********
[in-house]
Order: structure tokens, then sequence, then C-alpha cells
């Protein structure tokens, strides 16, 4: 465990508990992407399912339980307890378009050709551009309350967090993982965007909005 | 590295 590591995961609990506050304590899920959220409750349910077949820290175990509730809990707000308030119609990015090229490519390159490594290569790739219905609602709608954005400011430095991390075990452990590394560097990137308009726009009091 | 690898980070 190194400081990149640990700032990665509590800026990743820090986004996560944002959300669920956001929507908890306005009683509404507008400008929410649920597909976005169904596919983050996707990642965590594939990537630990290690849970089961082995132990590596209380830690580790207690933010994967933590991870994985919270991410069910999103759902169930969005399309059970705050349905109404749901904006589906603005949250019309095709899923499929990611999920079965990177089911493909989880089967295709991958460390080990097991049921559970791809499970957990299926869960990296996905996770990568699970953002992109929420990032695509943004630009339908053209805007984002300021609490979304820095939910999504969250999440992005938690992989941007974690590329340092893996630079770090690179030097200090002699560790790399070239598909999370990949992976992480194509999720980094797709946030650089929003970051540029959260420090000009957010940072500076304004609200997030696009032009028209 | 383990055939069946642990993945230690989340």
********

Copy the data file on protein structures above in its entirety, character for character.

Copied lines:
[in-house]
Order: structure tokens, then sequence, then C-alpha cells
């Protein structure tokens, strides 16, 4: 465990508990992407399912339980307890378009050709551009309350967090993982965007909005 | 590295 590591995961609990506050304590899920959220409750349910077949820290175990509730809990707000308030119609990015090229490519390159490594290569790739219905609602709608954005400011430095991390075990452990590394560097990137308009726009009091 | 690898980070 190194400081990149640990700032990665509590800026990743820090986004996560944002959300669920956001929507908890306005009683509404507008400008929410649920597909976005169904596919983050996707990642965590594939990537630990290690849970089961082995132990590596209380830690580790207690933010994967933590991870994985919270991410069910999103759902169930969005399309059970705050349905109404749901904006589906603005949250019309095709899923499929990611999920079965990177089911493909989880089967295709991958460390080990097991049921559970791809499970957990299926869960990296996905996770990568699970953002992109929420990032695509943004630009339908053209805007984002300021609490979304820095939910999504969250999440992005938690992989941007974690590329340092893996630079770090690179030097200090002699560790790399070239598909999370990949992976992480194509999720980094797709946030650089929003970051540029959260420090000009957010940072500076304004609200997030696009032009028209 | 383990055939069946642990993945230690989340």